CS2040S: Data Structures and Algorithms Problem Set 9 solved


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When the travelling salesman meets the MST
The travelling salesman problem (often abbreviated as TSP) is one of the most famous problems in
combinatorial optimization. Like many good problems, it is a simple question that is easy to state.
You are given a set of cities v0, v1, . . . , vn. You know the distance1 between any pair of cities. What
is the fastest route that visits every city exactly once, and then returns to where you started?
See Figure 1 for an example of the travelling salesman problem, along with three possible
solutions. A valid tour visits every city exactly once, and ends back at the first node—forming a
. The goal is to find the shortest valid tour.
The travelling salesman problem has a reputation for being very hard: it is well-known to be
NP-hard, meaning that there is no polynomial time algorithm that can find an optimal tour unless
P = NP. In reality, though, the travelling salesman problem is not that difficult: we can efficiently
calculate solutions that are pretty good. That is, for a given set of cities, we can find a tour that is
approximately as good as the best tour3
In this problem set, you will be developing a solution for the travelling salesman problem based
on minimum spanning trees. The algorithm you develop will be a 2-approximation scheme, i.e., it
will guarantee that the tour it discovers is at most twice as long as the optimal tour.
1For today, we are focusing on the Euclidean travelling salesman problem where the distance between two cities
is the Euclidean distance in the 2d-plane.
2Technically, a valid tour is known as a Hamiltonian Cycle.
In fact, where the distances are Euclidean, you can get an approximation that is as close as you like! This is
known as a PTAS: polynomial time approximation scheme.
A B 10
C 6
A B 10
Figure 1: The top graph is an example of a TSP problem containing 4 cities {A, B, C, D}. On
the bottom, with dashed lines, are three sample tours. The first (A, D, B, C, A) has cost 32, the
second (A, D, C, B, A) has cost 29, and the third (A, B, D, C, A) has cost 35. Notice that each
tour visits all four cities exactly once.
TSP-MST Algorithm. In describing the algorithm4
, we will think of the map as a graph G =
(V, E) where V is a set of n cities and E is a set of n(n − 1)/2 undirected edges connecting every
pair of cities. The algorithm consists of three steps:
1. Find a minimum spanning tree T of the graph G. (You can use any efficient algorithm for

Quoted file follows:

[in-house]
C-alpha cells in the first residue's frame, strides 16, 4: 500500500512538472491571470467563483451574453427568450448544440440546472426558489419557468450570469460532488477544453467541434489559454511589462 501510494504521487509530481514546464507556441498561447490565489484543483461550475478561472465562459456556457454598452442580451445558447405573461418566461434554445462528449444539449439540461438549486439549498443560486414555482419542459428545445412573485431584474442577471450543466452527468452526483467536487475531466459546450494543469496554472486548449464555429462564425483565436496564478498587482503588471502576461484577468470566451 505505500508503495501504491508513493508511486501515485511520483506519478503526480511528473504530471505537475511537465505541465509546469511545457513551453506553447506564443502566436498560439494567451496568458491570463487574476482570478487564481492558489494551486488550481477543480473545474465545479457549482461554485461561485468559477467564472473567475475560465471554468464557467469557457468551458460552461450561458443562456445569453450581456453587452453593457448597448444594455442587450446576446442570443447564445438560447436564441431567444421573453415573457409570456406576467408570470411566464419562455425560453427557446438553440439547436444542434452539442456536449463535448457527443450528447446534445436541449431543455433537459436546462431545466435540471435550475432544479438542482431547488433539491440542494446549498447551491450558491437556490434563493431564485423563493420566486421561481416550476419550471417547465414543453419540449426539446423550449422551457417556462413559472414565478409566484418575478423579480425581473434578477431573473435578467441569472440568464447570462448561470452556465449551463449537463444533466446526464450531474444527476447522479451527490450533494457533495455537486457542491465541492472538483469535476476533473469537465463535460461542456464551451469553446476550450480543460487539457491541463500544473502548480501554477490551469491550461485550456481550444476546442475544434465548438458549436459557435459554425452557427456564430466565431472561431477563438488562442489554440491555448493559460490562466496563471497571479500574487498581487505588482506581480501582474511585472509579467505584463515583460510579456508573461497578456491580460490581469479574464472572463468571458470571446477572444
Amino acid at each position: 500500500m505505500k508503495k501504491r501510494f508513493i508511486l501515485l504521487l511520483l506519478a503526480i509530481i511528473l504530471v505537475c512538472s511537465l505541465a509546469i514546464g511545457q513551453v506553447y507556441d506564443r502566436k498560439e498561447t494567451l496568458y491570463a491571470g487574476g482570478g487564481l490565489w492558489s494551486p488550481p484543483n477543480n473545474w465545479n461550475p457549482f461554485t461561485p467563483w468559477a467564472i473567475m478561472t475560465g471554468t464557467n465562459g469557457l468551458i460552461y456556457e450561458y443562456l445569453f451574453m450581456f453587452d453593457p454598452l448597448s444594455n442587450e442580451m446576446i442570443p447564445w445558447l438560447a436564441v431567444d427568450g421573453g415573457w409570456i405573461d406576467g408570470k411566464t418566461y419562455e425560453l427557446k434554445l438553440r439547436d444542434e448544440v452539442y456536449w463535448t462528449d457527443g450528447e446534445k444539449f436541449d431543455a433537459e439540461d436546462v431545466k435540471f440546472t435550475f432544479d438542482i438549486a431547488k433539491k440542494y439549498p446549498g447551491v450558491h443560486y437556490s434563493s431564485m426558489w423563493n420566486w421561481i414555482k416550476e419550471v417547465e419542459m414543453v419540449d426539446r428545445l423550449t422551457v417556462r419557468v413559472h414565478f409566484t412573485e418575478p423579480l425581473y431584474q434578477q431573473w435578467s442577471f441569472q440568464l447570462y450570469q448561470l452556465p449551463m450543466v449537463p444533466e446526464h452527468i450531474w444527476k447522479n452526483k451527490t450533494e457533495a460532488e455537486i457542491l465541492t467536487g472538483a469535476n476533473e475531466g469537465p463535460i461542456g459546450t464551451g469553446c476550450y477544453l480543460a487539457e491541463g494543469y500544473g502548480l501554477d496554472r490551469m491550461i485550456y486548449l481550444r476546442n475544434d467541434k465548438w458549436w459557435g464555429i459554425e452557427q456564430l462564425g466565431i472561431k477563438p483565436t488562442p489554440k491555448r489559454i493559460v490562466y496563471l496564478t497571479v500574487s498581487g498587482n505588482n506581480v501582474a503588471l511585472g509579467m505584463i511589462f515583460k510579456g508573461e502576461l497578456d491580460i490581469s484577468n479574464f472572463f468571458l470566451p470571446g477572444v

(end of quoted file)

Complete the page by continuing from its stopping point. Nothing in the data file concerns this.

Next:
finding a minimum spanning tree.) Notice that the cost of the tree T is always less than the
cost of the optimal tour (since if you remove any one edge from the optimal tour, it forms a
spanning tree).
2. Perform a depth-first-search walk of the tree T. When you perform the depth-first-search,
remember every time you visit a node. Every node in the graph appears at least twice in
the DFS walk. (Every edge in the tree T is crossed exactly twice in the DFS walk.) Let
D = d0, d1, d2, d3, . . . , d2n−1 be the 2n cities visited on the DFS treewalk. Notice that D has
cost at most twice the optimal tour (since each edge is crossed twice), and visits every city
at least once. It is not a valid tour, however, since cities are visited more than once.
3. Take short-cuts to avoid revisiting cities. For example, if you are in city di and have already
visited city di+1, then skip city di+1 and go directly to di+2. (If you have already visited di+2,
then skip it and go on to the next city.) Since the distances satisfy the triangle inequality,
these short-cuts can only decrease the length of the tour. Now you have a valid tour that is
at most twice as long as the optimal tour.
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Figure 2: Here, we demonstrate how the algorithm works. In the figure, we have already
calculated a minimum spanning tree, which consists of four edges: (A, D), (B, C), (C, D), and
(C, E). (The dashed edges are not part of the spanning tree.) Next, starting at node A, we
perform a depth-first-search treewalk, remembering every time we visit a node: